>

> "I suppose I rather like Billy Wilder's 'The Private Life of Sherlock Holmes,' " Meyer says, referring to the 1970 romantic thriller starring Robert Stephens. "I think it's such an uncharacteristic film for a cynic like Wilder. I think it has this Viennese melancholy romanticism along with his wit."

>

> But for the most part, Meyer says, "When Hollywood tackles Holmes, I think they paint with a very broad and rather insensitive brush. Watson is always portrayed as an idiot, and I never understand why a genius needs to hang out with a buffoon."

 

Nick said as much about Wilder's film (one of my favorites) when I talked to him a couple of months ago ("a great film!," to quote him verbatim). Oddly, in his recent memoir, The View from the Bridge, he says that Hollywood has never made a really good Holmes film.

 

As many of you probably know, THE PRIVATE LIFE OF SHERLOCK HOLMES was ordered by the studio to be cut from over three hours to just over two, making it the great tragedy of Billy Wilder's career (ironically, one can see echoes of the young Holmes's lost love at Oxford -- one of the cut sequences, whose footage has still not been found -- in that profound disappointment. It's almost as if Wilder and his collaborator, I.A.L. Diamond, drew from that future to write the script); it's difficult not to believe that had Wilder been able to sign his first choice to play Holmes -- Peter O'Toole (surely no actor was more perfectly born to play the character) -- his stardom would have elevated the film to major-production status, been far easier for the studio to sell to the public ("Peter O'Toole is Sherlock Holmes!" being a far easier sell than the film's plot and is-it-a-comedy-or-is-it-a-drama? tone), and might've saved it from those egregious edits.

 

As it is, even in truncated form, the film is a masterpiece, and the real -- if largely unknown -- crown jewel of Wilder's career.

 

Private%2520Life%2520Of%2520Sherlock%252wilder_sherlock.jpg

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> {quote:title=ValentineXavier wrote:}{quote}

> Rathbone is my favorite Holmes, I grew up watching them. But, I do think that Jeremy Brett is the definitive Holmes, at least so far. Although I think his series weakened in the 90s, most of the series is great. As Bruce G. says, youcan smell Victorian England, at least at times.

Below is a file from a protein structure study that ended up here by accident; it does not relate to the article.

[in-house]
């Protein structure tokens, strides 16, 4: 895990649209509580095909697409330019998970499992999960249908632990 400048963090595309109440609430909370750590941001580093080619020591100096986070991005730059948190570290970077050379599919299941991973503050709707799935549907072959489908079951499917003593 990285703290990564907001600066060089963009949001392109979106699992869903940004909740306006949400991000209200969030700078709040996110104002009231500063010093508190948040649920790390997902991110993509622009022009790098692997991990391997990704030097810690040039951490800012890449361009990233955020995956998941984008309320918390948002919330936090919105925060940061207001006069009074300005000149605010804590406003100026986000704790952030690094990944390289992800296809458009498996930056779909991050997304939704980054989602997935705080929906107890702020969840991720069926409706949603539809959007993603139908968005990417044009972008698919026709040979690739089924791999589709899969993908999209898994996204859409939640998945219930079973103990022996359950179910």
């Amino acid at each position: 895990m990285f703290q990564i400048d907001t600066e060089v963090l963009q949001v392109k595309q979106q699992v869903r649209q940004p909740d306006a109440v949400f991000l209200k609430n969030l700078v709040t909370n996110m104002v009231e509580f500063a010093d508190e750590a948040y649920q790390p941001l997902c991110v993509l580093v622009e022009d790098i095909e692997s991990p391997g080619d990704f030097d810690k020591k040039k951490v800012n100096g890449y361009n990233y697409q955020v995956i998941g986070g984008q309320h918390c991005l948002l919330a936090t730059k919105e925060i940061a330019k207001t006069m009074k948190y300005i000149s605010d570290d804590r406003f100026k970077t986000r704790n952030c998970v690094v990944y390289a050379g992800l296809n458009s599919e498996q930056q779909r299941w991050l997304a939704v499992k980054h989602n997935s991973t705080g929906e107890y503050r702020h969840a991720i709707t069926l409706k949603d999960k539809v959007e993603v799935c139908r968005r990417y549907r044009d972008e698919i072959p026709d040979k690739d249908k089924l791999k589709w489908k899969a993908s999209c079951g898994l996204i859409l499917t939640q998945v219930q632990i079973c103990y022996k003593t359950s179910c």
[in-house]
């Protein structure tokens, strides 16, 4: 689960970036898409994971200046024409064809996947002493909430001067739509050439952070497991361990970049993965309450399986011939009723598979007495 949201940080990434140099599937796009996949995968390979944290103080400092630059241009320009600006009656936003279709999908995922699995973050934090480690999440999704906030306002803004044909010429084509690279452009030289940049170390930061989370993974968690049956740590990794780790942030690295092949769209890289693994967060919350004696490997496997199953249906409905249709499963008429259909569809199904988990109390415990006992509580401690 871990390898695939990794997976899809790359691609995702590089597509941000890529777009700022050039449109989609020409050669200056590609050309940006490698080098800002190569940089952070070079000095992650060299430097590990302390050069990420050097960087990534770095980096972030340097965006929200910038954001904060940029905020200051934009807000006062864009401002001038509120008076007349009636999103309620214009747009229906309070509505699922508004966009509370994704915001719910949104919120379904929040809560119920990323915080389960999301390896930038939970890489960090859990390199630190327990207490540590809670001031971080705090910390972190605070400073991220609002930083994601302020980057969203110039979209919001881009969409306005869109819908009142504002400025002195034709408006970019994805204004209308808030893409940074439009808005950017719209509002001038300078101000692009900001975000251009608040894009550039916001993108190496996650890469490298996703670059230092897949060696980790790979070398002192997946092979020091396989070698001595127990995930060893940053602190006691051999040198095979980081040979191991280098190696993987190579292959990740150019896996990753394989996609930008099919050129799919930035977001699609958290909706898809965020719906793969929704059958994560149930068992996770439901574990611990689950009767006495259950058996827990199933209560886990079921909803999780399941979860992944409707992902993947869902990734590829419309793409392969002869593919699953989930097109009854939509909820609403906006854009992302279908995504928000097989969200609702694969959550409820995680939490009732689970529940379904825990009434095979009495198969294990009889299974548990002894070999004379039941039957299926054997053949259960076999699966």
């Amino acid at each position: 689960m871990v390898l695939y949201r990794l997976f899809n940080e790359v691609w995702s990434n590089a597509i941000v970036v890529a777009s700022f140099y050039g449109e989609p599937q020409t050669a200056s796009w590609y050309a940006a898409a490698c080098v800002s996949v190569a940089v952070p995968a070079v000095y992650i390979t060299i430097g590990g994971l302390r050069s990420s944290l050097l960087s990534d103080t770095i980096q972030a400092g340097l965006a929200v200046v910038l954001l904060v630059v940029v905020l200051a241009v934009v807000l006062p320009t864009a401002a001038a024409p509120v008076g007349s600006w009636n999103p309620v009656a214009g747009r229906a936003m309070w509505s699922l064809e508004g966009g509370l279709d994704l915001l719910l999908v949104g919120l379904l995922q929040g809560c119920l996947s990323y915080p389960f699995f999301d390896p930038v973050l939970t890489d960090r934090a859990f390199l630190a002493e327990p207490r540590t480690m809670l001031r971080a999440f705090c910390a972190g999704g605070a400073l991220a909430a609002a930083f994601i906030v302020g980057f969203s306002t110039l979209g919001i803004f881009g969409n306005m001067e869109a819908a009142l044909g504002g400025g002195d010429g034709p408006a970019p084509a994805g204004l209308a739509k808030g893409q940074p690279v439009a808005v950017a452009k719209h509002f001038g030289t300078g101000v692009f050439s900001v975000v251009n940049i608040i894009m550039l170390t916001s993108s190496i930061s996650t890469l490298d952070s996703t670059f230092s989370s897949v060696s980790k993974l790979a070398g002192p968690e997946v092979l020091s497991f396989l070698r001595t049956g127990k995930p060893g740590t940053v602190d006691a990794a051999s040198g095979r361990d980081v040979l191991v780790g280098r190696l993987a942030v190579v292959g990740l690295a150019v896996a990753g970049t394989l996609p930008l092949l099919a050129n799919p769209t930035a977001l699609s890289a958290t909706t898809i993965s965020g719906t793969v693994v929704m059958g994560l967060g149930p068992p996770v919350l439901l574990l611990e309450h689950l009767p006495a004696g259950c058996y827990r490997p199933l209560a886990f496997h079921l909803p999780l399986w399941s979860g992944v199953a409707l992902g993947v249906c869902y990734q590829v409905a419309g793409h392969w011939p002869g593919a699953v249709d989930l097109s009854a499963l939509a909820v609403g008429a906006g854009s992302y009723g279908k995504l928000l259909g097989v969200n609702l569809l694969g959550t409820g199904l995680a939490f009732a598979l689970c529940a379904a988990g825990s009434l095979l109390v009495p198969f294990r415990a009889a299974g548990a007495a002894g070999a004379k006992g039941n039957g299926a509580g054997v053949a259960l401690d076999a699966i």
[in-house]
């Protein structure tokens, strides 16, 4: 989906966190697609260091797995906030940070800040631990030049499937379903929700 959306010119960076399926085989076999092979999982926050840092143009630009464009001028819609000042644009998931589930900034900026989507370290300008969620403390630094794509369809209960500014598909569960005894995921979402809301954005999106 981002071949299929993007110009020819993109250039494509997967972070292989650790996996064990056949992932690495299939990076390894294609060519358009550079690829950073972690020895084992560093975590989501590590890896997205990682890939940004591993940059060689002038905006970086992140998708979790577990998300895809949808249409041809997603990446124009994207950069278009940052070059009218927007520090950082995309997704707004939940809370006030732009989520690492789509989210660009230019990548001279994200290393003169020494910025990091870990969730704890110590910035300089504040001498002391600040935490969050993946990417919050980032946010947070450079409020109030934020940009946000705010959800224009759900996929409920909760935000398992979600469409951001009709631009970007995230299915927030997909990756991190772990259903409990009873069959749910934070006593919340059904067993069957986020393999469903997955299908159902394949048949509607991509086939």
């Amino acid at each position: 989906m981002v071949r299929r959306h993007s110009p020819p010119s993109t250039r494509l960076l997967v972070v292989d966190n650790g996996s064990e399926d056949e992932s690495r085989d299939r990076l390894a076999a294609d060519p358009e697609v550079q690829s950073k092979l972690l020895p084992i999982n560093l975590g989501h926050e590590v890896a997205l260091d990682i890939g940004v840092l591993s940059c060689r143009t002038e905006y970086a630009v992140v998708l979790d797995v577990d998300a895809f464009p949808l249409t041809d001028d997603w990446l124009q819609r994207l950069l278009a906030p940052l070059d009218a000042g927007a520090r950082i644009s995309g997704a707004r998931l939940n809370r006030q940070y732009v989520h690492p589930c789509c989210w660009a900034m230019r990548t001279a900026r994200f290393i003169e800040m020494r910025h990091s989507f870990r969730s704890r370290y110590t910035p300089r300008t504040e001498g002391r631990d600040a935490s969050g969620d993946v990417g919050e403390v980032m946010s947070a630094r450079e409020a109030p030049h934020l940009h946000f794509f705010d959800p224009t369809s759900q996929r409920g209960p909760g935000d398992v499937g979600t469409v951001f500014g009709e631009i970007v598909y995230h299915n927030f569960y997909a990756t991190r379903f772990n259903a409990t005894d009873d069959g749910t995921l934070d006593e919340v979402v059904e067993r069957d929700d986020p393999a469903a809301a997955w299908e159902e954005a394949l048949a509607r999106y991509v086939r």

Unfortunately I am not at all familiar with the Brett series, but I'd love to watch it. I really love anything that's set in Victorian England....

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> {quote:title=HollywoodGolightly wrote:}{quote}

 

> Unfortunately I am not at all familiar with the Brett series, but I'd love to watch it. I really love anything that's set in Victorian England....

 

I believe that the entire Brett series is available on DVD, at least it once was, perhaps still.

 

 

Sprocket Man,

 

Much as I love Peter O'Toole, from The Ruling Class, to Lawrence of Arabia, and in between, I can't agree that O'Toole is Holmes, but his talents are so great, I'm sure he could become an interesting one... I, too, am saddened by the loss of Wilder's original version of The Private Life Of Sherlock Holmes.

 

Edited by: ValentineXavier on Dec 14, 2009 1:46 AM

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One of the local PBS stations has been running the Jeremy Brett series for

a while. They are well-done with high production values and that ye olde Victorian

atmosphere, though there is a certain "house style" look that seems to pervade the

episodes I've seen. Then there is Brett's semi-bipolar interprertation of Holmes. It's

a little surprising at first, though one gets used to it after a while, sort of a reverse

twin to the Bruce characterization of Watson, though not as far off. And they're

hawking the complete DVD collection of 41 episodes. Definitely worth watching.

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> {quote:title=redriver wrote:}{quote}

> Lest I forget, I must someday see Peter Cushing and Christopher Lee in Hammer's HOUND OF THE BASKERVILLES. If Rathbone was born for the role, Cushing was the heir apparent. Could any actor, anywhere, be better suited?

 

I haven't seen that movie, either, although I do remember reading the book in junior high. It was a great read, so I can't imagine the movie being anything less than sheer delight! :D

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> {quote:title=sineast wrote:}{quote}

> Then there is Brett's semi-bipolar interprertation of Holmes. It's a little surprising at first, though one gets used to it after a while, sort of a reverse twin to the Bruce characterization of Watson, though not as far off. And they're hawking the complete DVD collection of 41 episodes. Definitely worth watching.